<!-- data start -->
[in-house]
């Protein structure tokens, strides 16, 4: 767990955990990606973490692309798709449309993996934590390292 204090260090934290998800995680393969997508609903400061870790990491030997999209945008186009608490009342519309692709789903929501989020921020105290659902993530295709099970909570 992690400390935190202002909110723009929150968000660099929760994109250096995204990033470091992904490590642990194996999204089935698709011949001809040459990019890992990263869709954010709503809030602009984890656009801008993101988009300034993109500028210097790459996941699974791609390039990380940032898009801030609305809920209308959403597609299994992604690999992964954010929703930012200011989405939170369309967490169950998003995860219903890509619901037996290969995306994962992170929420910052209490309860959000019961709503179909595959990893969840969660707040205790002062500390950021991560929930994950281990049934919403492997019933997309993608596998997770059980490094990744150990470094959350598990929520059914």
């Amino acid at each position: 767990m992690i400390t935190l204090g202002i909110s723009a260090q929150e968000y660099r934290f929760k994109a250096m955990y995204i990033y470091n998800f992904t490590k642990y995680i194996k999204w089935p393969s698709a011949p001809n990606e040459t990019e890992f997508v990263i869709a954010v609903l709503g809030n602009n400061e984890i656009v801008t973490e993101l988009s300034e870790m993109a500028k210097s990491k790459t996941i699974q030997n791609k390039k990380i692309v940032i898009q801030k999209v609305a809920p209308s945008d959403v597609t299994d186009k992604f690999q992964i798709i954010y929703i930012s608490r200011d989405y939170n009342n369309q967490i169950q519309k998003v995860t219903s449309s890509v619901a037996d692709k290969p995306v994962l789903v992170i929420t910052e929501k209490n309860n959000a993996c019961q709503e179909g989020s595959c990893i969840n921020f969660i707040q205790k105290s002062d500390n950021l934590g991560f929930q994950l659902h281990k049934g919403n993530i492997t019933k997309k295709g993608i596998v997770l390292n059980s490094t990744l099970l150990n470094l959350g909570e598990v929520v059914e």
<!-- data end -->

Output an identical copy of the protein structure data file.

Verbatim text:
[in-house]
């Protein structure tokens, strides 16, 4: 767990955990990606973490692309798709449309993996934590390292 204090260090934290998800995680393969997508609903400061870790990491030997999209945008186009608490009342519309692709789903929501989020921020105290659902993530295709099970909570 992690400390935190202002909110723009929150968000660099929760994109250096995204990033470091992904490590642990194996999204089935698709011949001809040459990019890992990263869709954010709503809030602009984890656009801008993101988009300034993109500028210097790459996941699974791609390039990380940032898009801030609305809920209308959403597609299994992604690999992964954010929703930012200011989405939170369309967490169950998003995860219903890509619901037996290969995306994962992170929420910052209490309860959000019961709503179909595959990893969840969660707040205790002062500390950021991560929930994950281990049934919403492997019933997309993608596998997770059980490094990744150990470094959350598990929520059914």
């Amino acid at each position: 767990m992690i400390t935190l204090g202002i909110s723009a260090q929150e968000y660099r934290f929760k994109a250096m955990y995204i990033y470091n998800f992904t490590k642990y995680i194996k999204w089935p393969s698709a011949p001809n990606e040459t990019e890992f997508v990263i869709a954010v609903l709503g809030n602009n400061e984890i656009v801008t973490e993101l988009s300034e870790m993109a500028k210097s990491k790459t996941i699974q030997n791609k390039k990380i692309v940032i898009q801030k999209v609305a809920p209308s945008d959403v597609t299994d186009k992604f690999q992964i798709i954010y929703i930012s608490r200011d989405y939170n009342n369309q967490i169950q519309k998003v995860t219903s449309s890509v619901a037996d692709k290969p995306v994962l789903v992170i929420t910052e929501k209490n309860n959000a993996c019961q709503e179909g989020s595959c990893i969840n921020f969660i707040q205790k105290s002062d500390n950021l934590g991560f929930q994950l659902h281990k049934g919403n993530i492997t019933k997309k295709g993608i596998v997770l390292n059980s490094t990744l099970l150990n470094l959350g909570e598990v929520v059914e």